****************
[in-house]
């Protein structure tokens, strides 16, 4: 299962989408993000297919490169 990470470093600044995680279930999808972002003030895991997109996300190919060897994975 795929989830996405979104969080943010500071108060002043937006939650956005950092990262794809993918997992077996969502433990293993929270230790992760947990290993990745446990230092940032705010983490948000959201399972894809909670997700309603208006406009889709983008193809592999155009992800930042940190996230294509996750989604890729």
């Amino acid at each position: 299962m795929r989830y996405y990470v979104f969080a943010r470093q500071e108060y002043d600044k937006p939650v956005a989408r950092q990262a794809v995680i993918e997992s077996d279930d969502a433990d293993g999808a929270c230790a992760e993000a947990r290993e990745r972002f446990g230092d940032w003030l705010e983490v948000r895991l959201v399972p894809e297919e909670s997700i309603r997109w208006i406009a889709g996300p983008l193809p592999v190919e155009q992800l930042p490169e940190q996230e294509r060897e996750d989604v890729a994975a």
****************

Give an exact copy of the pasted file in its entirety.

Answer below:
[in-house]
């Protein structure tokens, strides 16, 4: 299962989408993000297919490169 990470470093600044995680279930999808972002003030895991997109996300190919060897994975 795929989830996405979104969080943010500071108060002043937006939650956005950092990262794809993918997992077996969502433990293993929270230790992760947990290993990745446990230092940032705010983490948000959201399972894809909670997700309603208006406009889709983008193809592999155009992800930042940190996230294509996750989604890729």
């Amino acid at each position: 299962m795929r989830y996405y990470v979104f969080a943010r470093q500071e108060y002043d600044k937006p939650v956005a989408r950092q990262a794809v995680i993918e997992s077996d279930d969502a433990d293993g999808a929270c230790a992760e993000a947990r290993e990745r972002f446990g230092d940032w003030l705010e983490v948000r895991l959201v399972p894809e297919e909670s997700i309603r997109w208006i406009a889709g996300p983008l193809p592999v190919e155009q992800l930042p490169e940190q996230e294509r060897e996750d989604v890729a994975a």